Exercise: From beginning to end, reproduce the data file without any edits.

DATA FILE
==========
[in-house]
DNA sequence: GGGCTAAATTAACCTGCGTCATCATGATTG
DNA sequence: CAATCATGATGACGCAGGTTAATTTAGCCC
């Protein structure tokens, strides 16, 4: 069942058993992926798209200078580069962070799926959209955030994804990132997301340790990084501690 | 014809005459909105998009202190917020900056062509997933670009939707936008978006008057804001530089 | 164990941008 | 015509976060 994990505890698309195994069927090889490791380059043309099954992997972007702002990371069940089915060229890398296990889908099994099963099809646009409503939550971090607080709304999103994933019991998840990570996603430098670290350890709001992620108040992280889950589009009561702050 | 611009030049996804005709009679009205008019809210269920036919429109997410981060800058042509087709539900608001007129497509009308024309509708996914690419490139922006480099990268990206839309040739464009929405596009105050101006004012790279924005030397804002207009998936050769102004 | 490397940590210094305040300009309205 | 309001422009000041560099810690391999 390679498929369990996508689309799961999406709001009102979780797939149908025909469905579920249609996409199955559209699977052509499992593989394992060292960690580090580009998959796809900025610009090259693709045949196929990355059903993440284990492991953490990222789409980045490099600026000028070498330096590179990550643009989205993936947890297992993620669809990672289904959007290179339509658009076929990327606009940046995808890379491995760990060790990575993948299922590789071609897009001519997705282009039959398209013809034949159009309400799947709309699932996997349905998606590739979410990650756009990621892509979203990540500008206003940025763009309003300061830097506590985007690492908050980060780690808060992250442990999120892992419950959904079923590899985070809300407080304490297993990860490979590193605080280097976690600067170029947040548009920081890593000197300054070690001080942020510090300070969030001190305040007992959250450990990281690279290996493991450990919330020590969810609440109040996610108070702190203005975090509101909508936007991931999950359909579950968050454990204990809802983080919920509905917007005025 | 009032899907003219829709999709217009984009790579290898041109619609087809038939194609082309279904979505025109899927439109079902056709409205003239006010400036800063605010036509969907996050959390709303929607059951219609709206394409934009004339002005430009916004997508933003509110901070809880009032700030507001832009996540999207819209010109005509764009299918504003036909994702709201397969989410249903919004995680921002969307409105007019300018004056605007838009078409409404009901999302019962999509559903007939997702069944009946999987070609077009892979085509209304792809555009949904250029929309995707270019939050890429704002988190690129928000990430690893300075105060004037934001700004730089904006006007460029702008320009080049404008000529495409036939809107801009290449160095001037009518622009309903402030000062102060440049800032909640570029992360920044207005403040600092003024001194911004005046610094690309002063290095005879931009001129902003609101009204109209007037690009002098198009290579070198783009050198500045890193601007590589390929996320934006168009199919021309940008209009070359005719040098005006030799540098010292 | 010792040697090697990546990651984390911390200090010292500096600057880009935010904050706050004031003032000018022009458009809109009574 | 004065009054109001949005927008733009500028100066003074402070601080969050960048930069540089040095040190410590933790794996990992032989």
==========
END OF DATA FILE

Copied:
[in-house]
DNA sequence: GGGCTAAATTAACCTGCGTCATCATGATTG
DNA sequence: CAATCATGATGACGCAGGTTAATTTAGCCC
């Protein structure tokens, strides 16, 4: 069942058993992926798209200078580069962070799926959209955030994804990132997301340790990084501690 | 014809005459909105998009202190917020900056062509997933670009939707936008978006008057804001530089 | 164990941008 | 015509976060 994990505890698309195994069927090889490791380059043309099954992997972007702002990371069940089915060229890398296990889908099994099963099809646009409503939550971090607080709304999103994933019991998840990570996603430098670290350890709001992620108040992280889950589009009561702050 | 611009030049996804005709009679009205008019809210269920036919429109997410981060800058042509087709539900608001007129497509009308024309509708996914690419490139922006480099990268990206839309040739464009929405596009105050101006004012790279924005030397804002207009998936050769102004 | 490397940590210094305040300009309205 | 309001422009000041560099810690391999 390679498929369990996508689309799961999406709001009102979780797939149908025909469905579920249609996409199955559209699977052509499992593989394992060292960690580090580009998959796809900025610009090259693709045949196929990355059903993440284990492991953490990222789409980045490099600026000028070498330096590179990550643009989205993936947890297992993620669809990672289904959007290179339509658009076929990327606009940046995808890379491995760990060790990575993948299922590789071609897009001519997705282009039959398209013809034949159009309400799947709309699932996997349905998606590739979410990650756009990621892509979203990540500008206003940025763009309003300061830097506590985007690492908050980060780690808060992250442990999120892992419950959904079923590899985070809300407080304490297993990860490979590193605080280097976690600067170029947040548009920081890593000197300054070690001080942020510090300070969030001190305040007992959250450990990281690279290996493991450990919330020590969810609440109040996610108070702190203005975090509101909508936007991931999950359909579950968050454990204990809802983080919920509905917007005025 | 009032899907003219829709999709217009984009790579290898041109619609087809038939194609082309279904979505025109899927439109079902056709409205003239006010400036800063605010036509969907996050959390709303929607059951219609709206394409934009004339002005430009916004997508933003509110901070809880009032700030507001832009996540999207819209010109005509764009299918504003036909994702709201397969989410249903919004995680921002969307409105007019300018004056605007838009078409409404009901999302019962999509559903007939997702069944009946999987070609077009892979085509209304792809555009949904250029929309995707270019939050890429704002988190690129928000990430690893300075105060004037934001700004730089904006006007460029702008320009080049404008000529495409036939809107801009290449160095001037009518622009309903402030000062102060440049800032909640570029992360920044207005403040600092003024001194911004005046610094690309002063290095005879931009001129902003609101009204109209007037690009002098198009290579070198783009050198500045890193601007590589390929996320934006168009199919021309940008209009070359005719040098005006030799540098010292 | 010792040697090697990546990651984390911390200090010292500096600057880009935010904050706050004031003032000018022009458009809109009574 | 004065009054109001949005927008733009500028100066003074402070601080969050960048930069540089040095040190410590933790794996990992032989």